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An interesting find

October 19, 2009

I recently stumbled across an interesting game from independent game studio, Wolfire. The game, Lugaru, is a 3D fighter where the player is tasked with controlling a ninja rabbit through enemy-filled environments and clearing out the baddies. A few things turned me off from the game originally, but I soon found that there’s a lot to like about this clever fighter.

Don't pick a fight with this guy

I’m not exactly a huge fan of the fighting genre. Mashing buttons furiously in hopes of  bursting more brain cells than your opponent isn’t really my idea of a fun time. So when I read this off of the Lugaru description: “Instead of relying on confusing button combinations to perform moves, Lugaru’s moves are all logical and context sensitive” I was instantly intrigued. The fighting system in Lugaru is something that seems like it should have been thought up a long time ago, before this happened. So my curiosity pulled me in, and I downloaded the demo.

Woah, sweet.

Upon booting up the game, I was greeted with a straightforward, bordering on bland title screen. I created a new file, and after barely making it through the long and awkward tutorial I was prompted to choose a difficulty setting; The choices were “Easier”, “Difficult” and “Insane”. I always choose the middle difficulty, not wanting to be hand-held or tortured, so I chose difficult. This turned out to be a mistake, as I soon found out. So, I hadn’t had the greatest of introductions to the world of Lugaru, but as every good gamer knows, the quality of a game ultimately rests in the gameplay itself, and this is especially the case with Lugaru. (From what I’ve heard, the tutorial in the sequel to this game, Overgrowth, is being integrated into the gameplay. Awesome!)

Lugaru Screenshot #14

Yeah, you can jump like a gazillion feet in this game. It's too cool.

I expected to be immediately thrust into some arena, but what I got instead was a peaceful village, free of any fighting. I began meeting the characters and interacting with friends in a manor reminiscent of The Legend Of Zelda’s Kokiri forest. This offered a fantastic opportunity to get immersed in the world, get a hang of the controls, and actually develop some sentiment towards your bunny-brethren. That made it all the more difficult when the entire village was slaughtered. Even though the description of the game included the fact that the whole village was damned from the start, I still cared for it. With a fowl vengeance on my mind, I set out to get into the meat of the game: kicking the crap out of woodland critters. The combat in Lugaru consists of a single major attack button, a jump, and a duck. That’s it (nearly, at least). After playing for a bit, I think I can safely say that that’s all you need. Combinations of these functions can have you’r character doing fast or slow attacks, jumping off of walls, dive-tackling enemies, stealth killing, turning an enemy’s attacks against him, and even leaping forward like a bullet train gone off-rails. Getting into the groove of the combat can be a thrilling thing, considering the large number of ways to attack enemies, and the number of scenarios (sentries, wandering enemies, or even guys who can run off to warn a horde of you’r arrival). I did find it a bit tricky to get a hang of the combat system, mainly because enemies are quick. Very quick. You have to have a tight reaction time, and be constantly aware of what’s coming next. This may be a shock to some people, who are used to other things in a fighter, but I found it very engaging.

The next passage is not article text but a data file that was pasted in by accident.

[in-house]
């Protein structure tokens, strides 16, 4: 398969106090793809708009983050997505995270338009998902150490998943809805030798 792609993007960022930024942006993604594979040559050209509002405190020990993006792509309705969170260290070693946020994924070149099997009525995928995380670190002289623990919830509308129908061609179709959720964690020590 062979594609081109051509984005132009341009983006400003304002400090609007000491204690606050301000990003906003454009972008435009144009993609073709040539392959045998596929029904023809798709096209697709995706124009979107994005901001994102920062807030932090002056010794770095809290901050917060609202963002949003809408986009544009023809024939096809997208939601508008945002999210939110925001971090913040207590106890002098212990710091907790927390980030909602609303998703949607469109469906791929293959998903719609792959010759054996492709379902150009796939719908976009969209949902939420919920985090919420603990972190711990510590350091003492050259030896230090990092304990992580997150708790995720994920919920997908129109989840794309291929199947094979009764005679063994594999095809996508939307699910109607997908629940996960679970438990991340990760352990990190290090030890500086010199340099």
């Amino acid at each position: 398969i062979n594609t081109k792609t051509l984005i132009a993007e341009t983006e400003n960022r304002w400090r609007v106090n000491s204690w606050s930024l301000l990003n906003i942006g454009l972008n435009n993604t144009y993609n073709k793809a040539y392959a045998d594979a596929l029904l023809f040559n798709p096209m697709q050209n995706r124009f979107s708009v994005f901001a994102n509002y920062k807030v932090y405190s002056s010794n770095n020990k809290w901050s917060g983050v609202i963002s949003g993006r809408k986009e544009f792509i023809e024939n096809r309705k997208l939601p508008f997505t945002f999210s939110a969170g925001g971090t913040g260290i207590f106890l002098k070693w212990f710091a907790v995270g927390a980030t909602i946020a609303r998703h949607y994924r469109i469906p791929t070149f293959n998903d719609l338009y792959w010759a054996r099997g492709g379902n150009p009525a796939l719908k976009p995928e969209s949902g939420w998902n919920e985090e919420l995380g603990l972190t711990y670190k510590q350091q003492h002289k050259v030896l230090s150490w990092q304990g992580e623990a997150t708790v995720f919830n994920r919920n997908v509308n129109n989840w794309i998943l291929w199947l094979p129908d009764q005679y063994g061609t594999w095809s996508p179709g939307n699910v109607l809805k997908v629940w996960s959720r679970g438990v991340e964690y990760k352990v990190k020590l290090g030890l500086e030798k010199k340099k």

Lugaru Screenshot #7

Even weapons manage to make their way into Lugaru

Lugaru isn’t a perfect game, but it’s a drastic new take on fighting games, and for the most part it pays off. I can only imagine what great improvements and additions are going to make their way into the sequel. Lugaru is currently $20, but there is a free demo, and I strongly recommend that you at least give it a shot, even if you don’t end up going nuts over it. While you’re checking that out, I suggest taking a glance at the Wolfire blog, because there’s a lot of interesting information on game design and Overgrowth. It may not be a revolution in game design, but I’d say that it’s the start of something great.

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